An Evidence-based Prehospital Guideline for External Hemorrhage Control: American College of Surgeons Committee on Trauma
ABSTRACT Abstract This report describes the development of an evidence-based guideline for external hemorrhage control in the prehospital setting. This project included a systematic review of the literature regarding the use of tourniquets and hemostatic agents for management of life-threatening extremity and junctional hemorrhage. Using the GRADE methodology to define the key clinical questions, an expert panel then reviewed the results of the literature review, established the quality of the evidence and made recommendations for EMS care. A clinical care guideline is proposed for adoption by EMS systems. Key words: tourniquet; hemostatic agents; external hemorrhage.
- Journal of Trauma and Acute Care Surgery 07/2014; 77(1):1-8. DOI:10.1097/TA.0000000000000257 · 1.97 Impact Factor
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ABSTRACT: Background. Inguinal bleeding is a common and preventable cause of death on the battlefield. Four FDA-cleared junctional tourniquets (Combat Ready Clamp [CRoC], Abdominal Aortic and Junctional Tourniquet [AAJT], Junctional Emergency Treatment Tool [JETT], and SAM Junctional Tourniquet [SJT]) were assessed in a laboratory on volunteers in order to describe differential performance of models. Objective. To examine safety and effectiveness of junctional tourniquets in order to inform the discussions of device selection for possible fielding to military units. Methods. The experiment measured safety and effectiveness parameters over timed, repeated applications. Lower extremity pulses were measured in 10 volunteers before and after junctional tourniquet application aimed at stopping the distal pulse assessed by Doppler auscultation. Safety was determined as the absence of adverse events during the time of application. Results. The CRoC, SJT, and JETT were most effective; their effectiveness did not differ (p > 0.05). All tourniquets were applied safely and successfully in at least one instance each, but pain varied by model. Subjects assessed the CRoC as most tolerable. The CRoC and SJT were the fastest to apply. Users ranked CRoC and SJT equally as performing best. Conclusion. The CRoC and SJT were the best-performing junctional tourniquets using this model.Prehospital Emergency Care 12/2014; 19(3). DOI:10.3109/10903127.2014.980478 · 1.81 Impact Factor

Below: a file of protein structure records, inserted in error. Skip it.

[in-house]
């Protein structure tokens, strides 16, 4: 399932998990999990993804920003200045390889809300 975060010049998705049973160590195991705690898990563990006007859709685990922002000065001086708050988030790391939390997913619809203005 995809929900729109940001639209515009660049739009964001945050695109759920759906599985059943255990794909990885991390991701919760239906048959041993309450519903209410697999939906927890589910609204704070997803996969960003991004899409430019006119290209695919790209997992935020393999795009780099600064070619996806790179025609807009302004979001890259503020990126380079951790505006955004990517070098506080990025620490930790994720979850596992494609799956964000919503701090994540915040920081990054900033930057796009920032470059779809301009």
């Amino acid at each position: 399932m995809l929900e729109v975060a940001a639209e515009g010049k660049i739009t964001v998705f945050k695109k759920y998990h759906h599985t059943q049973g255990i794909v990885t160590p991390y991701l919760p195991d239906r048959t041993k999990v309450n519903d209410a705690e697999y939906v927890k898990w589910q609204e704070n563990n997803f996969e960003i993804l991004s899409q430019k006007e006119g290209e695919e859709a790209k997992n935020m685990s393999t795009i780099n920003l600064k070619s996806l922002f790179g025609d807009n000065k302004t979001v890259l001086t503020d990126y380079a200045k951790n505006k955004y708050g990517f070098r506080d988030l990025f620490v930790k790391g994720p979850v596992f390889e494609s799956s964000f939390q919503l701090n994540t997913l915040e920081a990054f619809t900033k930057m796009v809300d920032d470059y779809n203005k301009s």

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ABSTRACT: Death from exsanguinating hemorrhage remains a priority in the management of combat casualties and civilian trauma patients with truncal and junctional injuries. Appropriate use of hemostatic agents and dressings in the prehospital setting may allow for earlier control and an improved survival rate. Third-generation chitosan-based hemostatic agents and dressings appear to be equally efficacious to the dressing currently deployed by the US military forces in the management of hemorrhage not amenable to tourniquet placement. Unfortunately, a lack of clinical trials places a heavy reliance on anecdotal reports and laboratory studies in agent selection and application. Efficacy of currently available hemostatic agents and dressings appears to have plateaued in recent years although new agents and delivery mechanisms under development may improve control in cases of severe hemorrhage.Current Opinion in Anaesthesiology 02/2015; 28(2). DOI:10.1097/ACO.0000000000000166 · 2.53 Impact Factor